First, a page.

story & photo by Job Ang
Back row. (lt to rt) are: Harold Sturrock, Ross Magana, Bernd Ziesche, Les Holstein, Matt Whitehead, Pat Gillian, Ed Hubler, Hiram Harvey, Clayton Anderson, Pierce Flynn, Larry Melvin, Bob Harner, Mike Vakili, Gitu Bhatt, John Gaffney, and Tom Tily. Seated: Bill Thomas, Pete Peterson, John Lilly, Jack Corkery, Bob Larsen, and Allen Posner. Remember, these are the handsomest men in town, and the oldest ones are seated.
When the first ball was struck on this overcast morning, I heard something quite surprising - trash talking. Note, this wasn’t the average adolescent get-together, where cheerfully competitive remarks are barked across the net - this was the battleground where older gentlemen waged war three mornings a week: Mondays, Wednesdays and Fridays.
The said “battlegrounds” were several of the Rancho San Clemente Tennis and Fitness Club’s many tennis courts. And these “gladiators” weren’t afraid to let people know just exactly how they felt. Jeers and good-natured jokes were flung across the net as often as the tennis balls were hit.
“Luck is everything,” remarked veteran Matt Whitehead.
The pervading theme on this quiet day was a love for tennis. Of course, the trash-talk was in good fun, which is the point of it all. These men come from nearly every walk of life - from World War II veterans to prestigious doctors - to those who just want to have some fun and play tennis.
John Lilly, who merely wanted to organize a tennis group, started the gatherings. “Most importantly, it was about the friends,” said Lilly.
And, just as in any other aspect of life, the people involved are varied. Jack Corkery, for example, one of the original founders along with Lilly, was a former college administrator. John Gaffney, once a successful aerospace executive, currently coordinates the doubles matches. Pierce Flynn was a physician before retiring; Jack Kiely was a computer administrator. And there are the characters too.
Les Holstein is a renowned punster around the club. “I’m a 6.0 tennis player,” he laughed. “I’ve never lost a point ever.” (6.0 is near pro-level status as a tennis player) He also appears to relish the big screen. “I was in the movie Gone With the Wind. Did you see me?” he asked, smiling widely.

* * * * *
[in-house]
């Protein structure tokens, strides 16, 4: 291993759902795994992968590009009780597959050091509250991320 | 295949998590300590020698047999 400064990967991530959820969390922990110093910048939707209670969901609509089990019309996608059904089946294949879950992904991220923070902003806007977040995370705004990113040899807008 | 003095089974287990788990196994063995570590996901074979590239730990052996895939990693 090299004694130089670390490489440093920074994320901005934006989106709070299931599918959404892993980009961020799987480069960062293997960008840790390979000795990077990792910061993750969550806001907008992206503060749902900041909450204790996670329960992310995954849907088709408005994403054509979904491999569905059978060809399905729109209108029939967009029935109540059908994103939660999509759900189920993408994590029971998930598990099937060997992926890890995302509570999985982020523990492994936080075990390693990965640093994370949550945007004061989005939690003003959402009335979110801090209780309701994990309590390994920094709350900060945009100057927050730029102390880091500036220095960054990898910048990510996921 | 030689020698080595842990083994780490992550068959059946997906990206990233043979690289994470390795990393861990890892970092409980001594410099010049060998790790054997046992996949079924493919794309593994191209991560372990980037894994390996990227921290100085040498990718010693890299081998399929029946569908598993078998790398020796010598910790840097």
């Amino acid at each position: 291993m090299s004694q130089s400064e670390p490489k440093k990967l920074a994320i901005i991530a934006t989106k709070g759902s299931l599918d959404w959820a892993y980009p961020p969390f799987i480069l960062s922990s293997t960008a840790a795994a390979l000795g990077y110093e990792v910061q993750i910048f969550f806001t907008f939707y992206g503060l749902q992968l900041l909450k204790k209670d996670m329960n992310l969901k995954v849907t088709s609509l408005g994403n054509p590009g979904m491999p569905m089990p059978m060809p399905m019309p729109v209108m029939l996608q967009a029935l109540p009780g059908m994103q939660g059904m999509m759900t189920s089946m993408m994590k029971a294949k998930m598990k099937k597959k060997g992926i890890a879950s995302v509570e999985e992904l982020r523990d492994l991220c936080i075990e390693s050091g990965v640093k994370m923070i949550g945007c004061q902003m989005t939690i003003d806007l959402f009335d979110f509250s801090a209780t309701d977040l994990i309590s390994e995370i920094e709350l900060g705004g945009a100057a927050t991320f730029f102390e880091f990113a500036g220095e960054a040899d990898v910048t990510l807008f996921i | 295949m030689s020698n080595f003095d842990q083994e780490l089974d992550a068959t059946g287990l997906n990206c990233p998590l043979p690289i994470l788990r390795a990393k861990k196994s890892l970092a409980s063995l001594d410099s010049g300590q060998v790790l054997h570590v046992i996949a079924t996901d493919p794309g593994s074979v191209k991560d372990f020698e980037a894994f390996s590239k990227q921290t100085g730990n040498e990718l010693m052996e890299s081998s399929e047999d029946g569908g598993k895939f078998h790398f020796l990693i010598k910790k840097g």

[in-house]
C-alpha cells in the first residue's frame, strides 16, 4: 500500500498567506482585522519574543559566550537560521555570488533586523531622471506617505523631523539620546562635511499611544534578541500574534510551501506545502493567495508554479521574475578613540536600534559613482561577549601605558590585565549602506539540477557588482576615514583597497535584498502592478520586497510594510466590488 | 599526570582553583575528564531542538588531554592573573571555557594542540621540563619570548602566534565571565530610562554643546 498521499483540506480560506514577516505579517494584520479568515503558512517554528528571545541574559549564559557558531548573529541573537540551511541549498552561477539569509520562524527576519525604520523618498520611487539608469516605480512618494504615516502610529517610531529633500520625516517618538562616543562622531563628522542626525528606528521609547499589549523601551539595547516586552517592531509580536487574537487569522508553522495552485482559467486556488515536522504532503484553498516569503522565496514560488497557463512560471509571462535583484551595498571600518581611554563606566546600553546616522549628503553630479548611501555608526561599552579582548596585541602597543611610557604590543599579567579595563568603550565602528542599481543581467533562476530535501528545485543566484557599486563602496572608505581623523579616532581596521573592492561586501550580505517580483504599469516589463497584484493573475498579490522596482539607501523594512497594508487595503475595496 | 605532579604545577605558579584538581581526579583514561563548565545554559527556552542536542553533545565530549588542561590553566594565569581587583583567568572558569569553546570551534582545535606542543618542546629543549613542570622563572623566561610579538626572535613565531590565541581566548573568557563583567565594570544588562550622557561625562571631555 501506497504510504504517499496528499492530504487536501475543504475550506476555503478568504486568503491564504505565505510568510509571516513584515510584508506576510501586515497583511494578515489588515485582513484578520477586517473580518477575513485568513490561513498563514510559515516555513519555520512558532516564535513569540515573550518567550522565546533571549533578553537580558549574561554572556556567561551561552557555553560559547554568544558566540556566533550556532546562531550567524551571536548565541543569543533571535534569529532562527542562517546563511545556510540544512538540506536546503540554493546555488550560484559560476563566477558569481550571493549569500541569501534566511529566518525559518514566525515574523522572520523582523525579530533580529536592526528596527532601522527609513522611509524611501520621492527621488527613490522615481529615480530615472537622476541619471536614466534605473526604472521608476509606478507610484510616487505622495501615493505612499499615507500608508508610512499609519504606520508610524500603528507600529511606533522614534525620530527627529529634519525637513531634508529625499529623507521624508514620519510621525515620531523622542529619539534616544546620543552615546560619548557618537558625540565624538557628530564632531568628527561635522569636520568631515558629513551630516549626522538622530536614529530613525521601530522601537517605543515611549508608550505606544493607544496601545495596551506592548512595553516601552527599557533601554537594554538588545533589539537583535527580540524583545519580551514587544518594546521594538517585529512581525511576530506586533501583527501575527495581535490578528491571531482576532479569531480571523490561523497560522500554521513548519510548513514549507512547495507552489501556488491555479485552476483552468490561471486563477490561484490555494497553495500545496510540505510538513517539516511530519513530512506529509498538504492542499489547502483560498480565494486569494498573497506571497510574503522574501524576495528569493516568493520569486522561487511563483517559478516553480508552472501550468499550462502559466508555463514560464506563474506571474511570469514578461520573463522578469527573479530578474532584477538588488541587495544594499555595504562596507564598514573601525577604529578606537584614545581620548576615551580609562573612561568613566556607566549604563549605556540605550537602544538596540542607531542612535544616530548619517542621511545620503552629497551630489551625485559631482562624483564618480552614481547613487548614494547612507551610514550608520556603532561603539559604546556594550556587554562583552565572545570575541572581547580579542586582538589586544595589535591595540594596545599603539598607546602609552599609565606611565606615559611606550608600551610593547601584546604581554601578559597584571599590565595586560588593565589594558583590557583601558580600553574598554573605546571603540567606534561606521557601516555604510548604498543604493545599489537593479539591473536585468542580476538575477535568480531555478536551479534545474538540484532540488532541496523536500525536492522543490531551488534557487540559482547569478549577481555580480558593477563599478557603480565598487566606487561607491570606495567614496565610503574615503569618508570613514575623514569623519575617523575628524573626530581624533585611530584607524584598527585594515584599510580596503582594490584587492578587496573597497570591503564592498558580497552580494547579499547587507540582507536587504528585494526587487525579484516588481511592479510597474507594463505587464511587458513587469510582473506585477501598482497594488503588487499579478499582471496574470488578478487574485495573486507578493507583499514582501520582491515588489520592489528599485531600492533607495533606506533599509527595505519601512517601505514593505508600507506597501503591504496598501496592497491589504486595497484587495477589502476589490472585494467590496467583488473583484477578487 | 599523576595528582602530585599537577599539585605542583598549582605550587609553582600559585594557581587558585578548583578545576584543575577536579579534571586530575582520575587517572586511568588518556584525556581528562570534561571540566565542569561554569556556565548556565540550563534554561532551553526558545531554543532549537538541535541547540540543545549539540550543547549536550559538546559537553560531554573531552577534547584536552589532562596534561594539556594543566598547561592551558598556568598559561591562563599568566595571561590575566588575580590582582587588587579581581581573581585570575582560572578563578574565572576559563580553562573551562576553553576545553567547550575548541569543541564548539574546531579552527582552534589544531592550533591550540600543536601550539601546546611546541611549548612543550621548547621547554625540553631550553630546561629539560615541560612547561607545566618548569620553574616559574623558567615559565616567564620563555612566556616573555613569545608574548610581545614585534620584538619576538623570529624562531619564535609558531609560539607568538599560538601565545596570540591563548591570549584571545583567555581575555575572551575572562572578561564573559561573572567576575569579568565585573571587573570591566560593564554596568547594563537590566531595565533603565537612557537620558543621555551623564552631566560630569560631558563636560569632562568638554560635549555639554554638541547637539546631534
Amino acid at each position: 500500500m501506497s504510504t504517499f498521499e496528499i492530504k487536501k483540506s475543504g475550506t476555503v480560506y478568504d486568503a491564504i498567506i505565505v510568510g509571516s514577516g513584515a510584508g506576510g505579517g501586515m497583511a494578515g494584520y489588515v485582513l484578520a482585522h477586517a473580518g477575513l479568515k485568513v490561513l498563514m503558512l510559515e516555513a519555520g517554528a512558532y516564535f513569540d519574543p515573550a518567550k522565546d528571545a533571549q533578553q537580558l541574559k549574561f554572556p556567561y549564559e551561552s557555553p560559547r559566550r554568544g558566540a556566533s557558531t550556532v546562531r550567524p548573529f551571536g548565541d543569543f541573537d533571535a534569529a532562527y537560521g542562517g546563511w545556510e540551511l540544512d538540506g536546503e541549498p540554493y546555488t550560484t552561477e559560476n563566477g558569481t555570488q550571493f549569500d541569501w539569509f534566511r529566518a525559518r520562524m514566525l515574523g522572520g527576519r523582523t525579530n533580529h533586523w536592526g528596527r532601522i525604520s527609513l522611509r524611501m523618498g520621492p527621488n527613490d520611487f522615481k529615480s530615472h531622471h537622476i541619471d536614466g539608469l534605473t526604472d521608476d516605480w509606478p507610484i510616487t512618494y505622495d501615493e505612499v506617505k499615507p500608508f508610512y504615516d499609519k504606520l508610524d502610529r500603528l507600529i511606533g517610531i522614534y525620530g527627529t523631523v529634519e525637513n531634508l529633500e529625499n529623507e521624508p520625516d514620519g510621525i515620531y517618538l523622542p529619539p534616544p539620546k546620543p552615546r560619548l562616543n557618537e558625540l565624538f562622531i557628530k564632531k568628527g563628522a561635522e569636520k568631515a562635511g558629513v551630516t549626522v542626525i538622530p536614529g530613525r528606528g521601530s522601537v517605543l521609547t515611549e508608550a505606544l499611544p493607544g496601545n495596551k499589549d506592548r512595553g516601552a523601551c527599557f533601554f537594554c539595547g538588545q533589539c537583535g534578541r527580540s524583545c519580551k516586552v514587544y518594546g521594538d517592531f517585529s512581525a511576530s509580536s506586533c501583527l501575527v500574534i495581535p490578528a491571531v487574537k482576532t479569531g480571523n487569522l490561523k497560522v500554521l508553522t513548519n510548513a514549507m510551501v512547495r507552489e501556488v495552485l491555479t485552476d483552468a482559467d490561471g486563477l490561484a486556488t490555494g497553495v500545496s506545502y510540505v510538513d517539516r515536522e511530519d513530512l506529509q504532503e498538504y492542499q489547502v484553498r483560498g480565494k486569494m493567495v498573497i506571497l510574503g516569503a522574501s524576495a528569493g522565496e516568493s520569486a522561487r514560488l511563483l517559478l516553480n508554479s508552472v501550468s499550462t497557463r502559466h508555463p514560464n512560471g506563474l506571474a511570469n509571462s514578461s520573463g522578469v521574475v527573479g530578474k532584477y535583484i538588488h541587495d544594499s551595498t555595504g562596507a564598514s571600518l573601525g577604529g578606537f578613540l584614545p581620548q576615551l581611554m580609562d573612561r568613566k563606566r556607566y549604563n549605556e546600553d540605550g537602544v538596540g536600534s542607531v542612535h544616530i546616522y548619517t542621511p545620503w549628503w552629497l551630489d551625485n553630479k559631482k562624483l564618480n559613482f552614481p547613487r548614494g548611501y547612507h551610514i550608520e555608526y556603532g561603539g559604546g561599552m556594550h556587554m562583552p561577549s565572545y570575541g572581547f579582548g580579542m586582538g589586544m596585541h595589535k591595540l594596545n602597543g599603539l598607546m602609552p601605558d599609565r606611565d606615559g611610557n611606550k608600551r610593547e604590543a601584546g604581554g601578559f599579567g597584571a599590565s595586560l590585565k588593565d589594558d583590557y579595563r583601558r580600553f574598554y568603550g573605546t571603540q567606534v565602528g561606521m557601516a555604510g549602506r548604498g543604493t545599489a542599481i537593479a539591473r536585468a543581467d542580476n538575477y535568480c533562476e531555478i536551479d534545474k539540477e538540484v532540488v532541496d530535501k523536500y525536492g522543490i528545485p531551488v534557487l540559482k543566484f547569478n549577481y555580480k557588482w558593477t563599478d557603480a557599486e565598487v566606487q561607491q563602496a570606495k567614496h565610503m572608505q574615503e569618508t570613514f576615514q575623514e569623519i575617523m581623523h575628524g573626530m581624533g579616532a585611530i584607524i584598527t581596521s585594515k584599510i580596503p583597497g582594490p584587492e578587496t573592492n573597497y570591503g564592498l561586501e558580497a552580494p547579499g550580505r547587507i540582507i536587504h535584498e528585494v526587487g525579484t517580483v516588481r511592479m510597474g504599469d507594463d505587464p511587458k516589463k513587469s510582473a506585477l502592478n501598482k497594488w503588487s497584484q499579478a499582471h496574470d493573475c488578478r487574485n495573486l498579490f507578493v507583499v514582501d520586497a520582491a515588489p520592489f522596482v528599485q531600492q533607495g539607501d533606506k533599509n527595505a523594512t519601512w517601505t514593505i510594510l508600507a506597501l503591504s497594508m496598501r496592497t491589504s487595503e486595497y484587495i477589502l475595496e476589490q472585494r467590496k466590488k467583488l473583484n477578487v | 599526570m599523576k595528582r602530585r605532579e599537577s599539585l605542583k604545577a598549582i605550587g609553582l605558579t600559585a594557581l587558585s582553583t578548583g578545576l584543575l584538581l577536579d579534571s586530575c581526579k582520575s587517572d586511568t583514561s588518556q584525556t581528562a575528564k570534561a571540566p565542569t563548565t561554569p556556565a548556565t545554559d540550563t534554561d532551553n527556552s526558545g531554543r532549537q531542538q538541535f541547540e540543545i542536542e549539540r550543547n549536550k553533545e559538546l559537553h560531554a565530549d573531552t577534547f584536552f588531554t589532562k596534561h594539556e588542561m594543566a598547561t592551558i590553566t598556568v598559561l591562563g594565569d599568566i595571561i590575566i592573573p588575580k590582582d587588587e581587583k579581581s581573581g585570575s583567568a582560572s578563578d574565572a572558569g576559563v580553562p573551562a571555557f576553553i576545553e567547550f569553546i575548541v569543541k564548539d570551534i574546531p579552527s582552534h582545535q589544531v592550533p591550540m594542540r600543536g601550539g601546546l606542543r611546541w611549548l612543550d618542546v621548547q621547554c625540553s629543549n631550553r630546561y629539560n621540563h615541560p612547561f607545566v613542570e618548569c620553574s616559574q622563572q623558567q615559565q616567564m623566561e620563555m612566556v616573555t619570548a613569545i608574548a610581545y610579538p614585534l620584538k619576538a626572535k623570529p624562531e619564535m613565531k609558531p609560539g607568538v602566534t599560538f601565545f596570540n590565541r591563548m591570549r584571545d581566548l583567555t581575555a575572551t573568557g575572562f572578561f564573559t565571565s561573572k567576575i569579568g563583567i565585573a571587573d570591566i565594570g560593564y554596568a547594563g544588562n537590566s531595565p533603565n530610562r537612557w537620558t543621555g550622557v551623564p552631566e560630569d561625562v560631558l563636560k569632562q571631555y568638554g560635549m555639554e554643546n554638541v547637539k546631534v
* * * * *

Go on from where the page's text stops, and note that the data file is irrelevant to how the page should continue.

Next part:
Ross Magana, the “baby” of the group at a raw 58 years of age, acts out his nickname; he is constantly jumping around, piping up. “Oh yeah,” when asked if he won. “I totally won.”
The group numbers men born in Germany, India and the Middle East, all gathered under the same nationality, the same banner of tennis for a few hours. They are transformed back into being like kids, playing with the enthusiasm of people many years their junior. After a courteous, “Good luck, gentlemen,” or some other form of goodwill, these men let fly. The points are short, but intense; the rallies filled with excited motions and earnest grunts. The balls are taken on the rise and met with grand swipes of the rackets. At times, there is triumph, other times, frustration or outright dismay. With primal cries of victory or dismayed howls, these men duke it out with the same gusto as the Trojans (or Spartans) of old, as they close in on their enemies. But when all these venerable soldiers put down their swords, (er… I mean, tennis rackets), they really are just a bunch a guys looking to hang out and have fun.
“I love it,” says Pierce Flynn, one of the longer-tenured group members “My closest friends are here at the club. What makes us get along is our mutual love of tennis.”
The group’s age range is pretty wide, from 58 to 94; the tennis experience even wider. Some have been playing all of their lives (50+ years), others for just a short time (15 years or so), and yet all these men get along beautifully.
I’ve heard it said that tennis is a unifying game; it knows no age. That impression was left in my mind after watching these men play THEIR sport. No matter the age or background, these gentlemen were all unified by their favorite game. b